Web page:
«Grüss Gott, I‘m Stini, the oldest.»
«Today we‘re busy with our needles again. With this sort of weather, I really enjoy sitting together with the others in our snug parlour. Sometimes we sing songs, or else someone tells a story. It‘s always fun when the travelling seamstress comes round and tells us all the latest news from around here.
In the evenings we often sit together and peel apples, string beans or shell nuts. That‘s when Auntie Kläri picks up her zither and plays. Of course the farm hands would prefer to have proper dance music rather than what they call our ‘prim and pious‘ singing. They‘d like a knees-up every evening!
Look! This is all going to be my trousseau: sheets, table cloths, kitchen towels: and all from our own linen! We‘ve been working on it for three years now. The carpenter has also fashioned me a bed. Everything‘s ready now for my suitor to come. Mind you, I won‘t take just anyone! Our groom‘s been making eyes at me, but he‘s too old and doesn‘t have a farm of his own.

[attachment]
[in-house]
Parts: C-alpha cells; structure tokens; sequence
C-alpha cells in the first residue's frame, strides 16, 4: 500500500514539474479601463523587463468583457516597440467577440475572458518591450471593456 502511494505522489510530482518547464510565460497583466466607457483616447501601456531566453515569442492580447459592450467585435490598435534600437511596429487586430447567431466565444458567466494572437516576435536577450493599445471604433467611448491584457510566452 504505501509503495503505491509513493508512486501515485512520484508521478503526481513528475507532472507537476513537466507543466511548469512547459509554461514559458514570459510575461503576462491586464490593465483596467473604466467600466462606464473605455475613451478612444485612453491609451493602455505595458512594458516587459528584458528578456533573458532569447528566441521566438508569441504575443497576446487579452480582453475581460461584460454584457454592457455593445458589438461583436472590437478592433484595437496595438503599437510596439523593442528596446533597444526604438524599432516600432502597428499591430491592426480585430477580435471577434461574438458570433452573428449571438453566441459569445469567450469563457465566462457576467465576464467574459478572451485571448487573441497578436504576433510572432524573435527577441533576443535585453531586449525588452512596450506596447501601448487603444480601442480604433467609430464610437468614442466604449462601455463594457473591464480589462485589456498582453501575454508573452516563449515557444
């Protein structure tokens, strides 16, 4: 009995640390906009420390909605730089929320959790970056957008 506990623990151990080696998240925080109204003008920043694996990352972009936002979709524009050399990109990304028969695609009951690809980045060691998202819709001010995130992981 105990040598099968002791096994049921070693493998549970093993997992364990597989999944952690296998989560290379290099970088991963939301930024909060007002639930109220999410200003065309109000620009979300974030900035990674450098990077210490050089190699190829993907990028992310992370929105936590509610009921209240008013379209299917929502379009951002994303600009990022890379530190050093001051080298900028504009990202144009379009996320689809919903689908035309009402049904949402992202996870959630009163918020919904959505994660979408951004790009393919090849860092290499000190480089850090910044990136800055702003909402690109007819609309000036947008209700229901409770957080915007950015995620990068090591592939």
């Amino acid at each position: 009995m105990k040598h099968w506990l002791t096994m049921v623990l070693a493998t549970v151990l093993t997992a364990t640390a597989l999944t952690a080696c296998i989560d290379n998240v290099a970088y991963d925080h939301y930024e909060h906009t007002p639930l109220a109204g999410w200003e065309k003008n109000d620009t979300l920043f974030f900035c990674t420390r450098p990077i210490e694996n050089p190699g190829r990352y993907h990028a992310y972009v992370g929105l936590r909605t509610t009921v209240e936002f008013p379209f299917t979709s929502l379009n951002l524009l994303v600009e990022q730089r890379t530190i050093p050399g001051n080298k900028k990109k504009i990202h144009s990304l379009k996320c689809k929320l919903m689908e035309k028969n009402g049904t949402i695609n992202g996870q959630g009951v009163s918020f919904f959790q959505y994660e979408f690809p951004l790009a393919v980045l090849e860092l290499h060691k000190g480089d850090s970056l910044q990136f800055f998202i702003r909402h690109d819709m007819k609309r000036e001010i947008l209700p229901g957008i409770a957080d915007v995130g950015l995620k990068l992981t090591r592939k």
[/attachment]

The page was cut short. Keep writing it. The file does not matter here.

I‘ll only marry when I get in the family way, but – hush! One shouldn‘t talk of such things! Our parish priest is very strict with us young people and lectures us on how we should behave. He‘s also told us that it‘s just an old wives‘ tale that one can avoid getting pregnant by drinking sheep‘s urine. Despite him, I still look forward to going to church on Sundays: I see my girl friends there and, of course, the lads too.
Granddad thinks I should pick Heiri because his ‘ob den Holz‘ farm is really good. But Urseli, the barmaid from the «Sternen» tells me that, when he‘s there, he boasts how rich he is. She says he chases the girls and sometimes drinks one over the eight. That puts me off. I won‘t have him! In any case, I‘d like a good-looking husband: one whose farm is on the main road, and not in the back of beyond.»